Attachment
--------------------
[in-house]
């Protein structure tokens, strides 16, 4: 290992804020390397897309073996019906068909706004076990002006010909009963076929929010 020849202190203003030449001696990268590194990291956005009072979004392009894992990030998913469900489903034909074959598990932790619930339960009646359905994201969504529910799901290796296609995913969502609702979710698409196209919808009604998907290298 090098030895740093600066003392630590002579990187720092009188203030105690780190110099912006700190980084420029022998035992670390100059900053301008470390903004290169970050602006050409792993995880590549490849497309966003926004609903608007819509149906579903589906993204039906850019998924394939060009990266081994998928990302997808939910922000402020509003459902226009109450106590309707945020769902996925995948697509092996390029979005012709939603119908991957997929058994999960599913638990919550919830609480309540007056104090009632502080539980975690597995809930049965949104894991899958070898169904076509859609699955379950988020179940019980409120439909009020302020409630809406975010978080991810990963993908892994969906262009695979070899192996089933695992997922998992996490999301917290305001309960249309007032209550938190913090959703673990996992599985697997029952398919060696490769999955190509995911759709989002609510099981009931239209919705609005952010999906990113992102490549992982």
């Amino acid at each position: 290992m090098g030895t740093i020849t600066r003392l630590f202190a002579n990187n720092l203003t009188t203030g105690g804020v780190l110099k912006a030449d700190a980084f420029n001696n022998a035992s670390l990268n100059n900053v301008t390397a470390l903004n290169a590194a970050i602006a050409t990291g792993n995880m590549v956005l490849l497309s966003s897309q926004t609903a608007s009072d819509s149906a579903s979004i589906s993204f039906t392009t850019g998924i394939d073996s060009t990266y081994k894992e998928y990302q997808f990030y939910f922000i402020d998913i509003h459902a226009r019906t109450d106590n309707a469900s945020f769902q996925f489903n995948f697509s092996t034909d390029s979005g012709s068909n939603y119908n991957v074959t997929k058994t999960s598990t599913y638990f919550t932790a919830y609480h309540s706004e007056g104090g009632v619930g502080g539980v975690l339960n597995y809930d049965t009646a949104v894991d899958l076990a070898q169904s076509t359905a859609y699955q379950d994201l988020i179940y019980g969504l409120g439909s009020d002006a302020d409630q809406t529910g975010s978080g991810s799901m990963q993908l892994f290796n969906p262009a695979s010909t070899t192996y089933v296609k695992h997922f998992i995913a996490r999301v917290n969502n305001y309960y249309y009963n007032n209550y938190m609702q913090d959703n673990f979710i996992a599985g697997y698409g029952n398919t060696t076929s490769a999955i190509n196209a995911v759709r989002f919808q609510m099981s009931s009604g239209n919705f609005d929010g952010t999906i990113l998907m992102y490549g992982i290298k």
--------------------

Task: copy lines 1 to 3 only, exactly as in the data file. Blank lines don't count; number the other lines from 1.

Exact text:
[in-house]
């Protein structure tokens, strides 16, 4: 290992804020390397897309073996019906068909706004076990002006010909009963076929929010 020849202190203003030449001696990268590194990291956005009072979004392009894992990030998913469900489903034909074959598990932790619930339960009646359905994201969504529910799901290796296609995913969502609702979710698409196209919808009604998907290298 090098030895740093600066003392630590002579990187720092009188203030105690780190110099912006700190980084420029022998035992670390100059900053301008470390903004290169970050602006050409792993995880590549490849497309966003926004609903608007819509149906579903589906993204039906850019998924394939060009990266081994998928990302997808939910922000402020509003459902226009109450106590309707945020769902996925995948697509092996390029979005012709939603119908991957997929058994999960599913638990919550919830609480309540007056104090009632502080539980975690597995809930049965949104894991899958070898169904076509859609699955379950988020179940019980409120439909009020302020409630809406975010978080991810990963993908892994969906262009695979070899192996089933695992997922998992996490999301917290305001309960249309007032209550938190913090959703673990996992599985697997029952398919060696490769999955190509995911759709989002609510099981009931239209919705609005952010999906990113992102490549992982």
């Amino acid at each position: 290992m090098g030895t740093i020849t600066r003392l630590f202190a002579n990187n720092l203003t009188t203030g105690g804020v780190l110099k912006a030449d700190a980084f420029n001696n022998a035992s670390l990268n100059n900053v301008t390397a470390l903004n290169a590194a970050i602006a050409t990291g792993n995880m590549v956005l490849l497309s966003s897309q926004t609903a608007s009072d819509s149906a579903s979004i589906s993204f039906t392009t850019g998924i394939d073996s060009t990266y081994k894992e998928y990302q997808f990030y939910f922000i402020d998913i509003h459902a226009r019906t109450d106590n309707a469900s945020f769902q996925f489903n995948f697509s092996t034909d390029s979005g012709s068909n939603y119908n991957v074959t997929k058994t999960s598990t599913y638990f919550t932790a919830y609480h309540s706004e007056g104090g009632v619930g502080g539980v975690l339960n597995y809930d049965t009646a949104v894991d899958l076990a070898q169904s076509t359905a859609y699955q379950d994201l988020i179940y019980g969504l409120g439909s009020d002006a302020d409630q809406t529910g975010s978080g991810s799901m990963q993908l892994f290796n969906p262009a695979s010909t070899t192996y089933v296609k695992h997922f998992i995913a996490r999301v917290n969502n305001y309960y249309y009963n007032n209550y938190m609702q913090d959703n673990f979710i996992a599985g697997y698409g029952n398919t060696t076929s490769a999955i190509n196209a995911v759709r989002f919808q609510m099981s009931s009604g239209n919705f609005d929010g952010t999906i990113l998907m992102y490549g992982i290298k």